hemp

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hemp,

common name for a tall annual herb (Cannabis sativa) of the family Cannabinaceae, native to Asia but now widespread because of its formerly large-scale cultivation for the bast fiber (also called hemp) and for the drugs it yields. Known and cultivated in ancient China, the plant was introduced into Europe before the Christian era. In the United States it was cultivated for fiber chiefly in the Midwest, but competition from synthetic materials led to reduced crops, and antidrug legislation led to a federal ban (1970) on hemp growing without a permit. Federal legislation in 2014 eased restrictions on the growing of industrial hemp (which has very little drug content) for research purposes. The fiber, retted from the stem, was one of the most important for various kinds of cordage; it was also used in making paper, cloth (canvas and other kinds), oakum for calking ships, and other products. The male and female flowers are borne on separate plants. The chemical derived from the female flowering tops in strains bred for their drug content is used medicinally; the tops are also the source of marijuanamarijuana
or marihuana,
drug obtained from the flowering tops, stems, and leaves of the hemp plant, Cannabis sativa (see hemp) or C. indica; the latter species can withstand colder climates.
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 and hashishhashish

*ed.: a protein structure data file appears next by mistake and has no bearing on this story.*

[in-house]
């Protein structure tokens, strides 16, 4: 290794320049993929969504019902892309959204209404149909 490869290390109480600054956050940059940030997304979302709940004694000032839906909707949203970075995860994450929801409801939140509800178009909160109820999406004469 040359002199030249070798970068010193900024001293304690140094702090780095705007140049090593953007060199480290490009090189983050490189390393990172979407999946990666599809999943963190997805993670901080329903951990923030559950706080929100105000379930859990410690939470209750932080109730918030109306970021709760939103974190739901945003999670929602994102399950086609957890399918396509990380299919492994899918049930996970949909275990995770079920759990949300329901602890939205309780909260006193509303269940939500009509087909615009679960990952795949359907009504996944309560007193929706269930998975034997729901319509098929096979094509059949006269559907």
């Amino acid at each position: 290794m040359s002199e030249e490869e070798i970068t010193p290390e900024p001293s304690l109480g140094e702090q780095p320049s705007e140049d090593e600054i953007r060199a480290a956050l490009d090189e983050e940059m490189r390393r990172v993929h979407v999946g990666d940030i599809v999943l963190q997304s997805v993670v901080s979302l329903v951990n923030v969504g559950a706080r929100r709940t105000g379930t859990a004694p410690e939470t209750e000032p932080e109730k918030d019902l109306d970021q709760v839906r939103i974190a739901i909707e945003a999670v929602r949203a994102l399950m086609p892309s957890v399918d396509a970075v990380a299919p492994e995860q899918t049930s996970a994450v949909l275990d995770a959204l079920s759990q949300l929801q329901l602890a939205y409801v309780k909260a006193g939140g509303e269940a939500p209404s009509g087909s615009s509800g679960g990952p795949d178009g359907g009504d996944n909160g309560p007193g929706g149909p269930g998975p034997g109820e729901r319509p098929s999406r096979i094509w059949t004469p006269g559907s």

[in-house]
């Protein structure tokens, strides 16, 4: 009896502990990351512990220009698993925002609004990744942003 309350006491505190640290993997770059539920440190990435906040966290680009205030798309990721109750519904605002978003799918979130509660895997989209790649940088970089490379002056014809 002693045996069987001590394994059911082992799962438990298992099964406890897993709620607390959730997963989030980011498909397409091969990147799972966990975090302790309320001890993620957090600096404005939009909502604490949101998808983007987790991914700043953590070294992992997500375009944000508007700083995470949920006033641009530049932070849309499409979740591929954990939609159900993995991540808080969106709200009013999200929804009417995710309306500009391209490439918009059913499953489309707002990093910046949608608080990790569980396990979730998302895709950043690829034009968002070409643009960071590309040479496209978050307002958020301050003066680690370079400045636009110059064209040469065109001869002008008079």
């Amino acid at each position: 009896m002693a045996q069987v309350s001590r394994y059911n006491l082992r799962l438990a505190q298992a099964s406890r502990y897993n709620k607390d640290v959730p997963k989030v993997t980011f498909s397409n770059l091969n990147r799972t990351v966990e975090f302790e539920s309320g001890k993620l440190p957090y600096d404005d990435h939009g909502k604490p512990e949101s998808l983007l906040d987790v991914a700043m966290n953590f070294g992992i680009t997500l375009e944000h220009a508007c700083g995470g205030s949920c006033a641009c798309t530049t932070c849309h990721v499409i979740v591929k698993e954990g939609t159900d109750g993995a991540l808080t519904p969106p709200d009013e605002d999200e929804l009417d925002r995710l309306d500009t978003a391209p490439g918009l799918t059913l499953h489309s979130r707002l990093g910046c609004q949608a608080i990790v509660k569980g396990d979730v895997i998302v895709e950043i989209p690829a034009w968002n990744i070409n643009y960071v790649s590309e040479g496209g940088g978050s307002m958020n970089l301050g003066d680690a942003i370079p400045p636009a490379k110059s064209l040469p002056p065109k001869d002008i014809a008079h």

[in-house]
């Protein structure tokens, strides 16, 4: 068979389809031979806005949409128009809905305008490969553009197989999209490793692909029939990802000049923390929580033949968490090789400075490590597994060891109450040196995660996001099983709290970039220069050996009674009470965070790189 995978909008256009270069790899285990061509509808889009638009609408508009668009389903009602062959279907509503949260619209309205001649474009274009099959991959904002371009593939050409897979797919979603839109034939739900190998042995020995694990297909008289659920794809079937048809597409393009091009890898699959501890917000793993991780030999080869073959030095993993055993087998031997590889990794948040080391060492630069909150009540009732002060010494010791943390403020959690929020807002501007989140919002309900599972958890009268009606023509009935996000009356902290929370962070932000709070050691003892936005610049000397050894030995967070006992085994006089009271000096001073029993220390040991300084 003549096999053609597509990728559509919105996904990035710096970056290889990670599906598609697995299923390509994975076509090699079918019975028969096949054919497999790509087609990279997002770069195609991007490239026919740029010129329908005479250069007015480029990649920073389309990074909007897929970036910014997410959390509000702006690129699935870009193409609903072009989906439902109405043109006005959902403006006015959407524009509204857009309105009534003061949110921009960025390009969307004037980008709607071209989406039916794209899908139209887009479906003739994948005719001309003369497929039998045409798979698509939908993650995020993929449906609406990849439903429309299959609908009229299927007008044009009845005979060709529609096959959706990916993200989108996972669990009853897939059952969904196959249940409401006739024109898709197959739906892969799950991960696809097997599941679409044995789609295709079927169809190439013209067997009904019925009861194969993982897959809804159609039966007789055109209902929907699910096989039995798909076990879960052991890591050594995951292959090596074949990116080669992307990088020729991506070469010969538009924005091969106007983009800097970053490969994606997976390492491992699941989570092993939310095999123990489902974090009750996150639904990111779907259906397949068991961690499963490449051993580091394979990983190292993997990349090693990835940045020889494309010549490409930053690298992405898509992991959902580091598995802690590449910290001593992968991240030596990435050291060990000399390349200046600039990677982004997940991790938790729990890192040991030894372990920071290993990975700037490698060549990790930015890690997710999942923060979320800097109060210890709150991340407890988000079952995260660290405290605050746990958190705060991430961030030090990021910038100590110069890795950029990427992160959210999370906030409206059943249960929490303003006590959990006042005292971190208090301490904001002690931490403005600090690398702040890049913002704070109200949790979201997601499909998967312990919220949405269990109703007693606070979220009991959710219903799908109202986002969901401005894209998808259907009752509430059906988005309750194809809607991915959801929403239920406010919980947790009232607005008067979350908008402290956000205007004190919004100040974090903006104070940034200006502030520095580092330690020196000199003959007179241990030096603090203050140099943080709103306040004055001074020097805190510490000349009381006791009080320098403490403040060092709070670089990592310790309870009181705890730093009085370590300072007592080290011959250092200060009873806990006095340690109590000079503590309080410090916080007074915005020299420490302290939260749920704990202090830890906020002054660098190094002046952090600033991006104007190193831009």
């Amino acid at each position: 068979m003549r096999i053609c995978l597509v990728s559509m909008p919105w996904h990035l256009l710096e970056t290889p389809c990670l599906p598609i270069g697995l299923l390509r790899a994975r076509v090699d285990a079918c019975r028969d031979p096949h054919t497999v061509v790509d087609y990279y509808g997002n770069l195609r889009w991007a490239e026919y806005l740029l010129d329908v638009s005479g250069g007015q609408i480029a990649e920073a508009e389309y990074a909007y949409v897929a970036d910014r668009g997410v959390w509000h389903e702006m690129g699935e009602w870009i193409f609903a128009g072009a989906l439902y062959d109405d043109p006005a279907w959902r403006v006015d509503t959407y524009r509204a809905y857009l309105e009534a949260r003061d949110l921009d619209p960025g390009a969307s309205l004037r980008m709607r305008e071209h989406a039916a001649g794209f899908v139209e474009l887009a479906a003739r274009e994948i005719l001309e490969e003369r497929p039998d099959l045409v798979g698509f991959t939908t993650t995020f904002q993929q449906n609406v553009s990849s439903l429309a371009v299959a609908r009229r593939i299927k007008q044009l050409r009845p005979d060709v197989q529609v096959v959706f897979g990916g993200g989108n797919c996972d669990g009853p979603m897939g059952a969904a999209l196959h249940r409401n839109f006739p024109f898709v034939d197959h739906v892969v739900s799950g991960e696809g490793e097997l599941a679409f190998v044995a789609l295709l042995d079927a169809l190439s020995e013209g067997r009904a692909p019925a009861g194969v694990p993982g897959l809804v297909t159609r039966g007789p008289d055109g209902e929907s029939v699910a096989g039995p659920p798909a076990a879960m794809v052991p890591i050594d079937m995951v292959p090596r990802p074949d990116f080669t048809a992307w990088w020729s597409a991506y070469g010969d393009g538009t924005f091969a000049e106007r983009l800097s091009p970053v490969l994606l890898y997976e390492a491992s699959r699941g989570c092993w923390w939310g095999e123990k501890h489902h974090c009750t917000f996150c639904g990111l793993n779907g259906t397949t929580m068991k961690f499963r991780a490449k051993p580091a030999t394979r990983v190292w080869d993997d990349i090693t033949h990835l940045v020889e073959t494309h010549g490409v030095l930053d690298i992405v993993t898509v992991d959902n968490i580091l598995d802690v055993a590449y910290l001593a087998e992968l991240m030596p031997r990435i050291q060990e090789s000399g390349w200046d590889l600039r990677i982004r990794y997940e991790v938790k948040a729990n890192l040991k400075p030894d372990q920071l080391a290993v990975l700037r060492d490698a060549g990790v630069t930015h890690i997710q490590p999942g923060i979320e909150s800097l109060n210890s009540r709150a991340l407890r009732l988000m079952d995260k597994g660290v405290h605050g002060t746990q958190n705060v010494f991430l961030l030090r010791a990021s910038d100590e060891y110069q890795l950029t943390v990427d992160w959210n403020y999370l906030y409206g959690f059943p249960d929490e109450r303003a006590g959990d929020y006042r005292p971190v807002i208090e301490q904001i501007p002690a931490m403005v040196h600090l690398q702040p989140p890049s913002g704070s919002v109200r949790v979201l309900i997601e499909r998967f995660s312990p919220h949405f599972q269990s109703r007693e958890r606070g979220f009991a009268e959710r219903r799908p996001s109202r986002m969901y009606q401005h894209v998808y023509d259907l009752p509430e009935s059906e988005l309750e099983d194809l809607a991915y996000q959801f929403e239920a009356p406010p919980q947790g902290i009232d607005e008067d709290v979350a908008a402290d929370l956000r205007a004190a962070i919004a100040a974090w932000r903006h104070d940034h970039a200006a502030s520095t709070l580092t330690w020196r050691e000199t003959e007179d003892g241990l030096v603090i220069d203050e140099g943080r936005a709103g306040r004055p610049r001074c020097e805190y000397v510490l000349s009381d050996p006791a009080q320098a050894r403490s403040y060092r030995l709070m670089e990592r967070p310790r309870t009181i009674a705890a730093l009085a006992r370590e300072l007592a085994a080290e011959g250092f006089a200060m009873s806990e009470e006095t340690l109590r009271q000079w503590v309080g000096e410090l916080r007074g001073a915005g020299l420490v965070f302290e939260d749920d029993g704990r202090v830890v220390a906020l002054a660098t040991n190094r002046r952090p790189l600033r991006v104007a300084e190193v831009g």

, resin extracted from the flower clusters and top leaves of the hemp plant, Cannabis sativa, and C. indica. Hashish, called charas in India, is the most potent grade of cannabis and is obtained from cultivated plants grown in hot, moist climates.
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. Hemp seed is used as bird food, and the oil from the seeds is used in the manufacture of paints, varnishes, and soap and in cooking. The dried leaves are used in Asia for a beverage. The word hemp is used in combination for several other kinds of fiber plants, notably Manila hempManila hemp,
the most important of the cordage fibers. It is obtained chiefly from the Manila hemp plant (Musa textilis) of the family Musaceae (banana family). It is grown mainly in its native Philippine Islands, where it has been cultivated since the 16th cent.
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 and sisal hempsisal hemp
[from Sisal, former chief port of Yucatan], important cordage fiber obtained from the leaves of the sisal hemp plant, an extensively cultivated tropical agave (family Agavaceae or Liliaceae).
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. The true hemp plant is related to the hophop,
herbaceous perennial vine of the family Moraceae (mulberry family), widely cultivated since early times for brewing purposes. The commercial hop (Humulus lupulus
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, which is used in making beer. Hemp is classified in the division MagnoliophytaMagnoliophyta
, division of the plant kingdom consisting of those organisms commonly called the flowering plants, or angiosperms. The angiosperms have leaves, stems, and roots, and vascular, or conducting, tissue (xylem and phloem).
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, class Magnoliopsida, order Urticales, family Cannabinaceae.

Hemp